For most of my adult life, in difficult times, the practice of dropping into the intimate and transpersonal space of teaching has been a great comfort to me; I always knew that I was doing good, every day, by participating in the living transmission of the teachings and practices which sustain and nourish me. I miss that today, and I imagine that there are people who turned to my offerings for comfort who are missing that as well. I am reaching out to you in love in hopes that doing so will be helpful for us both.

I was still teaching when our Republican president (I feel it is important to hold the Republican Party responsible for their actions here) was elected, and people came to me in classes and in sessions and again and again they expressed embarrassment or confusion about how traumatized they felt by the election of Donald Trump as the leader of our country. It was necessary for me to say, many times, that it is reasonable to have personal feelings about public events. In the 1960s, it was big to say that "The personal is political." Right now, it seems necessary to say that the political is personal, too.

In the past year and a half, the erosion of our democracy, the destruction of our national good standing and international relationships, and regular mass shootings have become our new normal. Recently, though, the news of the establishment of internment camps for children on American soil, has passed a threshold for horror that is shocking us all anew. I am writing today to remind that you have and know what you need to survive in this time.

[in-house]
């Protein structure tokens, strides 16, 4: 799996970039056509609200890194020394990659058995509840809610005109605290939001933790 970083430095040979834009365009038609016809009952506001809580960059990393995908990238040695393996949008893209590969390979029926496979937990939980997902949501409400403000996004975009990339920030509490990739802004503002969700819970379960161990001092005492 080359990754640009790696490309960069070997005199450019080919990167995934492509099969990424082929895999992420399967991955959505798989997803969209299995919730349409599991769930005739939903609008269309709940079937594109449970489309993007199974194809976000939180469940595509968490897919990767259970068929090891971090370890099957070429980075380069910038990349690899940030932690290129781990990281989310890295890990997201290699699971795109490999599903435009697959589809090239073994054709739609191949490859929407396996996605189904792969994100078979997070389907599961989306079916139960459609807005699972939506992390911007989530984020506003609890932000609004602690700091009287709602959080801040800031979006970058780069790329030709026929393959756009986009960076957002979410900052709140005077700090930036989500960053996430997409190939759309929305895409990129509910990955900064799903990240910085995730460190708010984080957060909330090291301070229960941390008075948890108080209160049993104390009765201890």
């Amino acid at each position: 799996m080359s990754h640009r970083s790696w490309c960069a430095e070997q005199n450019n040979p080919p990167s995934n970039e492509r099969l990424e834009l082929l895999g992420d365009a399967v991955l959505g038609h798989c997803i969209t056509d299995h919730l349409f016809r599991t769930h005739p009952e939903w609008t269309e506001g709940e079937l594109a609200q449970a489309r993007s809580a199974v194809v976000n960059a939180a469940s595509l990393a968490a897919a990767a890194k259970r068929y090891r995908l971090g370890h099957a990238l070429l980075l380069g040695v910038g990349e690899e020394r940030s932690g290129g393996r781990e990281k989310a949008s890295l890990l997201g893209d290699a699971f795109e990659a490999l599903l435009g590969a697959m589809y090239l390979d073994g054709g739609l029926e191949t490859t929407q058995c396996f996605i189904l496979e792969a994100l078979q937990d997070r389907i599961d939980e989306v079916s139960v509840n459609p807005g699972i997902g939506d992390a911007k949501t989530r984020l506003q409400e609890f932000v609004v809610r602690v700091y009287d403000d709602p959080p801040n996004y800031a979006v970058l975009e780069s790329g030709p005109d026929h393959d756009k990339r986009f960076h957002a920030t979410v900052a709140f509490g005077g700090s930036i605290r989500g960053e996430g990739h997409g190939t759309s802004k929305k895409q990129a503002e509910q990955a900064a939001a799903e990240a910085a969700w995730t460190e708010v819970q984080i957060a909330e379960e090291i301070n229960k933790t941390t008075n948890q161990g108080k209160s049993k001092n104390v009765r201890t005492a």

• Make space to feel your feelings. It is rightful and appropriate to feel grief, rage, and despair about public events. People tend to understand, even it is hard to do so, that it is appropriate and necessary to make space to feel feelings about big events in their personal sphere, the various ways that change and loss are presented to us by death, illness, moving, changing jobs, relationship shifts an endings, and so on. I often find, though, that people have a harder time respecting that it is appropriate to feel our dark feelings about national and international events. We are, however, members of the community of human life, and we are members of the American public. Feeling personal emotion about public events is valid and sane. These emotions can and should be addressed just as they would if they were about more intimate personal events: you can gather with friends for support, write in a journal to explore your feelings, seek the support of a therapist or support group, gather with your spiritual community, etc.

If we do not make space to feel our emotions, if we try to box them or push them aside, they do not go away. They may bleed slowly into all our feelings or lead us toward steady sadness or depression. Make space to feel what you need to feel. Feel it and see it clearly. And let it go. Keep seeking the steady core that lies within you, and also feel the emotions that need to be felt.

"Healing Through the Dark Emotions: The Wisdom of Grief, Fear, and Despair" by Miriam Greenspan is an excellent resource for understanding.

  • Support yourself. You know the things that lift you up and give you strength. Tend to them to support yourself. If you are reading this, I have probably taught you yoga, and you have that in your mind and heart, and there are so many places to gather with others for that. Try to exercise; cardio is vital for your good health. If you've been out of the habit, start small, be kind to yourself and glad that you have begun, and keep going. Care for your body's baseline health: eat well, sleep well, drink water, moderate the use of stimulants and intoxicants. We often turn to less healthful habits for comfort in dark times. Allow yourself comfort in moderation, and seek also balance. Tend to your meditation. Pray. Gather with your friends. Read poetry and novels. Listen to music. Practice deep relaxation.